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THE ELECTION IS ALREADY CAUSING FIGHTS - HuffPollster: "If you hadn’t already noticed that this election is divisive, here’s some proof: more than one-third of Americans have already gotten into a fight with a friend, family member or coworker about the campaign, a new HuffPost/YouGov poll finds. Twenty-six percent of Americans say they’ve argued with a friend about the elections this year, 23 percent have argued with a family member, while 11 percent have gotten into a fight with a coworker….One reason for the conflict is that a lot of people are honestly baffled by what the other side sees in their chosen candidate. Thirty-nine percent of Americans can’t understand why anyone would vote for Hillary Clinton, while 42 percent can’t understand why anyone would pick Donald Trump….Unsurprisingly, members of both parties have a difficult time seeing across the aisle. Sixty-five percent of Democrats say they can’t understand why someone would vote for Trump, while 72 percent of Republicans don’t get why anyone would vote for Clinton." [HuffPost]
KEEP CALM AND LOOK AT THE POLLING AVERAGES - A set of newly-released national polls this week offer considerably different snapshots of the general election. A Wednesday night Fox News poll gave Trump a 3-point lead over Clinton, while a new CBS/New York Times poll has Clinton up by 6,, Ipsos/Reuters has her winning by 5, and Rasmussen has Trump up 5 points. This is exactly why HuffPollster recommends looking at the polling averages -- as do Norman Ornstein and Alan Abramowitz, who write: “In this highly charged election, it’s no surprise that the news media see every poll like an addict sees a new fix. That is especially true of polls that show large and unexpected changes. Those polls get intense coverage and analysis, adding to their presumed validity….voters and analysts alike should beware of polls that show implausible, eye-catching results. Look for polling averages… Everyone needs to be better at reading polls — to first look deeper into the quality and nature of a poll before assessing the results.” [NYT]
NATIVE AMERICANS DON’T SEEM TO CARE ABOUT ‘WASHINGTON REDSKINS’ - John Woodrow Cox, Scott Clement and Theresa Vargas: "Nine in 10 Native Americans say they are not offended by the Washington Redskins name, according to a new Washington Post poll that shows how few ordinary Indians have been persuaded by a national movement to change the football team’s moniker. The survey of 504 people across every state and the District reveals that the minds of Native Americans have remained unchanged since a 2004 poll by the Annenberg Public Policy Center found the same result. Responses to The Post’s questions about the issue were broadly consistent regardless of age, income, education, political party or proximity to reservations. Among the Native Americans reached over a five-month period ending in April, more than 7 in 10 said they did not feel the word 'Redskin' was disrespectful to Indians. An even higher number — 8 in 10 — said they would not be offended if a non-native called them that name. The results — immediately celebrated by team owner Daniel Snyder and denounced by prominent Native American leaders — could make it that much harder for anti-name activists to pressure Redskins officials, who are already using the poll as further justification to retain the moniker." [WashPost]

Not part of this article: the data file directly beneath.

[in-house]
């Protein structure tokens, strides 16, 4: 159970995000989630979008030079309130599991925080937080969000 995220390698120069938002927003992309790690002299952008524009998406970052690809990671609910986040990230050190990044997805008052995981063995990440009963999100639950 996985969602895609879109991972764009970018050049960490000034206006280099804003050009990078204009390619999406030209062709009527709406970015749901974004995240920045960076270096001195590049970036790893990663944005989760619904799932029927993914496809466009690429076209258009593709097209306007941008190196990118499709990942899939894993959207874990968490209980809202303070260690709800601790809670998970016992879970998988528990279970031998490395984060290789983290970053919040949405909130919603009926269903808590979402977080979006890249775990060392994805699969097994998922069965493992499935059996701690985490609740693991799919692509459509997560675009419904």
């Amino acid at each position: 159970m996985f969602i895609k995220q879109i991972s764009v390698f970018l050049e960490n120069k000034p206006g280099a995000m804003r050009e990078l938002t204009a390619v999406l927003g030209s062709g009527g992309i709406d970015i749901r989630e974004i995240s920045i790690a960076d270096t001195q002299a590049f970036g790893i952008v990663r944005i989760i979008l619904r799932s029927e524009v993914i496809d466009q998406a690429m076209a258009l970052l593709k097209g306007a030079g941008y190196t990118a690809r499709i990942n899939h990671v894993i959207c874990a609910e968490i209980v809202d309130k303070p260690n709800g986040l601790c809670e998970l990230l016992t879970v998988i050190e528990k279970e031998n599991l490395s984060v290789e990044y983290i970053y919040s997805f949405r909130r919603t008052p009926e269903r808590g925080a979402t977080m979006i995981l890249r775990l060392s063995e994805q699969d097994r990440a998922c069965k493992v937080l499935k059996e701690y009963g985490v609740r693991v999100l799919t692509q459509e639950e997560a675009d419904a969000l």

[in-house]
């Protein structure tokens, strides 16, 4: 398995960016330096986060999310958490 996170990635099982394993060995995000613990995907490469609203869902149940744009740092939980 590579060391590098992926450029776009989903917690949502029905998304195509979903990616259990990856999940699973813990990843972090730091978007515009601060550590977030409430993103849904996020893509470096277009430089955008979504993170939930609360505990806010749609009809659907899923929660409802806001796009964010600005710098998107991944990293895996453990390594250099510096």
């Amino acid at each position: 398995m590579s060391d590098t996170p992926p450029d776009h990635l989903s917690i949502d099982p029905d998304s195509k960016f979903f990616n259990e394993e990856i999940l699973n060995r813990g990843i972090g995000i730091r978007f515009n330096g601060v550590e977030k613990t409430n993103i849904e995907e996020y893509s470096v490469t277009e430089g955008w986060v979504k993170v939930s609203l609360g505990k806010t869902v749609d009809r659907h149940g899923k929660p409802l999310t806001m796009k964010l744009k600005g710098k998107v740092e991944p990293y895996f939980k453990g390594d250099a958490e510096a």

FRIDAY'S 'OUTLIERS' - Links to the best of news at the intersection of polling, politics and political data:
-Harry Enten doubts that Trump supporters are lying to pollsters. 
-Charles Franklin looks at how national pollsters compare to the poll average for the general election. [Medium]
-YouGov finds that education is an indicator of how Brits will vote on the EU referendum. [YouGov]
-Two-thirds of Americans say they are not financially stable enough to be able to cover a $1000 crisis. [AP]
-Nearly 6 in 10 millennials have never been married. [Gallup]
-Seventy-two percent of Americans have used some type of shared or on-demand online service. [Pew]
-Leah Libresco finds that the DC metro catches fire on average four times a week.